It’s a movement that began with an angry vegetable seller and has already changed the world.
Last December, a 26-year-old Tunisian street vendor named Mohamed Bouazizi set himself on fire to protest the harassment and extortion he had suffered at the hands of municipal officials since childhood. His self-immolation, and death from burns two weeks later, sparked protests and then an uprising that soon spread across the Middle East. Dictatorships that had persisted for decades were toppled in Tunisia, Libya, and Egypt. Thousands died in those countries and elsewhere, as ruling strongmen scrambled to respond—some, such as King Abdullah II of Jordan, by promising reforms and sacking members of government; others, such as President Bashar al-Assad of Syria, by cracking down on dissidents with murderous force.
The uprising unleashed hope in a region that had seen little of it of late. “People have talked about the end of fear. This is not something that is going to be reversed,” says Marina Ottaway, a senior associate in the Middle East Program at the Carnegie Endowment for International Peace. “I think we have seen the end of the passive Arab public. People have learned that if they protest, if they take things in their own hands, change can take place.”
Unlike in Eastern Europe following the implosion of the Soviet Union, though, dominoes did not fall across the region. “There was no single entity that propped up all the Arab regimes,” says Ottaway, “so the battles are going to be fought country by country.”
The results have been mixed. In Tunisia, free elections were held in October. None have been scheduled in Libya. And in Egypt, the military is still in charge despite president Hosni Mubarak’s fall. In November, more than 30 died when the largest demonstrations since Mubarak was ousted shook Cairo’s Tahrir Square. The ruling military council promised to accelerate democratization, but many Egyptians are distrustful. “The entire experience of the 18 days [of protest to overthrow Mubarak] was almost like a crack in the depressing and disappointing state of Egypt,” says Mustafa Hussein, an Egyptian pro-democracy activist. “We saw a very bright side to Egypt, incredibly full of hope and energy. But then this crack closed again, and we can no longer see this almost-heaven.”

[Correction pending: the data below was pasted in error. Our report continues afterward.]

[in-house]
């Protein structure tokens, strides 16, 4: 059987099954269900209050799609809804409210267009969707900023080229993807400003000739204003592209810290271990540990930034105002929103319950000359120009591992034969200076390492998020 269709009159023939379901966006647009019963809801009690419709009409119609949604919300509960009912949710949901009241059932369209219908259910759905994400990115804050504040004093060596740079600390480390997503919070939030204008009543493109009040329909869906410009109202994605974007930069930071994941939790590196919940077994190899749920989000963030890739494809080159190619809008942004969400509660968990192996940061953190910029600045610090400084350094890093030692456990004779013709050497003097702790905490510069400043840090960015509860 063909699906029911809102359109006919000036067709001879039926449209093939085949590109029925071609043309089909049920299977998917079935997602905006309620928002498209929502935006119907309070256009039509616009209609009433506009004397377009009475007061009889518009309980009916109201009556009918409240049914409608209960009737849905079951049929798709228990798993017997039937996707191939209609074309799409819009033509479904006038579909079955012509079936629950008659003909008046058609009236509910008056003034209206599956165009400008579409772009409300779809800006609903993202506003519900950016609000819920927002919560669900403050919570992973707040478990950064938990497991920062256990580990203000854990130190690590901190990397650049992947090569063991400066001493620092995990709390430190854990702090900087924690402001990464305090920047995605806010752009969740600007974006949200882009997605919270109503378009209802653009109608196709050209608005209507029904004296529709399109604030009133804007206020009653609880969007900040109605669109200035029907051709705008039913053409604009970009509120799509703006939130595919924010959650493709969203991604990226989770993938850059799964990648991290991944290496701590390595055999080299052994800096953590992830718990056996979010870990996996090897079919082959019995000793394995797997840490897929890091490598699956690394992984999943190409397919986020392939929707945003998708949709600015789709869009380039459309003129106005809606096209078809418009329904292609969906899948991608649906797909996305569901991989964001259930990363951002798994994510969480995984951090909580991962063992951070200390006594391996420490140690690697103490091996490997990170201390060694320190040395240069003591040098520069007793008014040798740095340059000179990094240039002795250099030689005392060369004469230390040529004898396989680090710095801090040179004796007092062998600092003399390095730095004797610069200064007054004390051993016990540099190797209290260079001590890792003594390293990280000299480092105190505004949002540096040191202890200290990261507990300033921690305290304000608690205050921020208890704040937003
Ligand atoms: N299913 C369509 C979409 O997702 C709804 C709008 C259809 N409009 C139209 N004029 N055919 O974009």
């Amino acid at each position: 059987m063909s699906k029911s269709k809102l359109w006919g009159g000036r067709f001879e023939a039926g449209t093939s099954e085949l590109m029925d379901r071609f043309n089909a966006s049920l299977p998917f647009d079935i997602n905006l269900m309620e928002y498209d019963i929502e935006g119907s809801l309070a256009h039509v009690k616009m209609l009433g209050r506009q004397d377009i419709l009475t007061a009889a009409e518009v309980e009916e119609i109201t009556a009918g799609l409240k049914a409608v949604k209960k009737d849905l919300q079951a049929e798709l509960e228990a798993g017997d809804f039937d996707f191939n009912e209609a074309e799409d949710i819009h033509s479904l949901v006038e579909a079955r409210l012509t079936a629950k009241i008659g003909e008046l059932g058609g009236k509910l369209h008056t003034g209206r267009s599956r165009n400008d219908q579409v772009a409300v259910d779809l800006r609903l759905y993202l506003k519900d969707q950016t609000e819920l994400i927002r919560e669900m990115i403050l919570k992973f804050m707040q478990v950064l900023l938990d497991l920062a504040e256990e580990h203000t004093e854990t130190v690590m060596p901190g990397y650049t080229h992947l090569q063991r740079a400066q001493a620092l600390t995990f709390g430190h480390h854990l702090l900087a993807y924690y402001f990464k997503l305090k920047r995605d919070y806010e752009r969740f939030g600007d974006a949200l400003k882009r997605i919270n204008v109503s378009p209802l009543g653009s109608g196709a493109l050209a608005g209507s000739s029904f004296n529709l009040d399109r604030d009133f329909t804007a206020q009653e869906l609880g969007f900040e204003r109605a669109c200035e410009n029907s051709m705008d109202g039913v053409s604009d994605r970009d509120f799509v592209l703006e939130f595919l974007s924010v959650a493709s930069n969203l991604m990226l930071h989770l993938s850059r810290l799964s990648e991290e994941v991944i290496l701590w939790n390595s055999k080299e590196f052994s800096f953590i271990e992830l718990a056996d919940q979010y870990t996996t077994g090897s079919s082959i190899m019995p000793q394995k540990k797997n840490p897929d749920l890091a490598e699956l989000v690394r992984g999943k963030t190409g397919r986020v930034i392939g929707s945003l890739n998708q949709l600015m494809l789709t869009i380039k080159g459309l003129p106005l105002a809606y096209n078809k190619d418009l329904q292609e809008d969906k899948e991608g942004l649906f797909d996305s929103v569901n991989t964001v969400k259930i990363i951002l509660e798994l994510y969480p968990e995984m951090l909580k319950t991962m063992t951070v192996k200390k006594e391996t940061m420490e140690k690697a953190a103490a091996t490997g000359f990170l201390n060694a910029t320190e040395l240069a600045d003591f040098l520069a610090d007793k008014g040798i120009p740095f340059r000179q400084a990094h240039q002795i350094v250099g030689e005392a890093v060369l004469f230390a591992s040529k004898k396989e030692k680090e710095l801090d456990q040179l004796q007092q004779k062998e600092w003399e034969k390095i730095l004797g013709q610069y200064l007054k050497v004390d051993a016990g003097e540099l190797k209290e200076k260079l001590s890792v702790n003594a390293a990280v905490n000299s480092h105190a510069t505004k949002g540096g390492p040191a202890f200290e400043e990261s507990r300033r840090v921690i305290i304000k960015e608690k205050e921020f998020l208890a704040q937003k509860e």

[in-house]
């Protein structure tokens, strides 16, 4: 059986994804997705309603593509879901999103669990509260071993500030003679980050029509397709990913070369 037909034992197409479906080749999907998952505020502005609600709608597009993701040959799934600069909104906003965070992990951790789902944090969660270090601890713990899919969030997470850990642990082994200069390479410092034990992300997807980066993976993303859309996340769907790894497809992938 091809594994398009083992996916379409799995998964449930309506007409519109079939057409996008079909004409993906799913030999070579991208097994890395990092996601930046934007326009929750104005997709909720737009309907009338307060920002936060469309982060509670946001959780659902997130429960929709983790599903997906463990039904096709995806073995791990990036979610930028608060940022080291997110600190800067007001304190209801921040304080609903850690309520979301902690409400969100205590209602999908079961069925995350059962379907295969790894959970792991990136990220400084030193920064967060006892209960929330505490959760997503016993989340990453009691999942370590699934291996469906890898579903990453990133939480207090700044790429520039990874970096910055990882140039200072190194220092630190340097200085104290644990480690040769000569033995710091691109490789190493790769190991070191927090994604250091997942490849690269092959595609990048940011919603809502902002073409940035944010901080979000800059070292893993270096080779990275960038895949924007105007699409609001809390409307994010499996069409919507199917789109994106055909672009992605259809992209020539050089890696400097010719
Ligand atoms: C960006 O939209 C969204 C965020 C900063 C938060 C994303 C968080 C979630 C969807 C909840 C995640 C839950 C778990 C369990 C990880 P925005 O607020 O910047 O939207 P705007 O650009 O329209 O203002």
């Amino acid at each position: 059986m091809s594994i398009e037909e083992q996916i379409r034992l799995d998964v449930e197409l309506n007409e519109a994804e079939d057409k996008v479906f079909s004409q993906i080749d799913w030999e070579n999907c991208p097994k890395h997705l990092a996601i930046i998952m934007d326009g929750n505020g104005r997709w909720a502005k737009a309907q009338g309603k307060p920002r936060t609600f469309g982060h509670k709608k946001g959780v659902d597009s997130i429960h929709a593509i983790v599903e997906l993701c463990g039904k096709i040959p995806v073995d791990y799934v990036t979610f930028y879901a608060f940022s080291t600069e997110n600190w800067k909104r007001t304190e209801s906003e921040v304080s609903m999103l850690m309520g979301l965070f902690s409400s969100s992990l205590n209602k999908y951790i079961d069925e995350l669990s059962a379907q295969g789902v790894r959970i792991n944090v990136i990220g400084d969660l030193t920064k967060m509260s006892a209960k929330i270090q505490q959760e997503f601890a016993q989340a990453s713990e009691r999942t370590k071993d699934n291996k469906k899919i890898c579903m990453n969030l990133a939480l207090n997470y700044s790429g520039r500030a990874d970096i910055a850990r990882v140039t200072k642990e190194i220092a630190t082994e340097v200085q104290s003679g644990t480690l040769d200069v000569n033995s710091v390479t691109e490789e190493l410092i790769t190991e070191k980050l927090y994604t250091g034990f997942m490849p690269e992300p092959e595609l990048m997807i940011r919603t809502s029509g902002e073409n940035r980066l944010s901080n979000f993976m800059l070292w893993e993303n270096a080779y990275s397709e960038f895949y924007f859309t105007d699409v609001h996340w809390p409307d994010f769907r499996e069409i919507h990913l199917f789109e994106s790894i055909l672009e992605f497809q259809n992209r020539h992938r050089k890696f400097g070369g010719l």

Uncertainty also remains about what forces will rise where the old ruling order is toppled. Islamists did not lead the uprising in Tunisia but have now been elected there. In Libya, Mustafa Abdul Jalil, leader of the country’s transitional government, says Islamic sharia law will be the “basic source of legislation,” and struck down a ban on polygamy.
“If you have reasonably free elections in most Arab countries, the Islamist parties are going to do very well,” says Ottaway. But she predicts these parties will shun radical Islamism in favour of something akin to the governing style of Turkey’s ruling Justice and Development Party.
And while civilian uprisings have swept away seemingly intractable regimes in some countries, they have also been crushed in others. In Iran, a non-Arab country, protests that predated and inspired the Arab Spring were throttled with mass arrests, murder, and prison rapes. The death toll in Syria has climbed above 3,500.
“The fight and the struggle are still ongoing,” says Hussein. But he thinks the long-term trends for democrats in the Middle East are positive. “What happened in 2011 is a paradigm shift in thinking about how we should be ruled. People are much more mobilized and empowered. People are not willing to give up their rights and freedoms, what they saw and felt and dreamt.”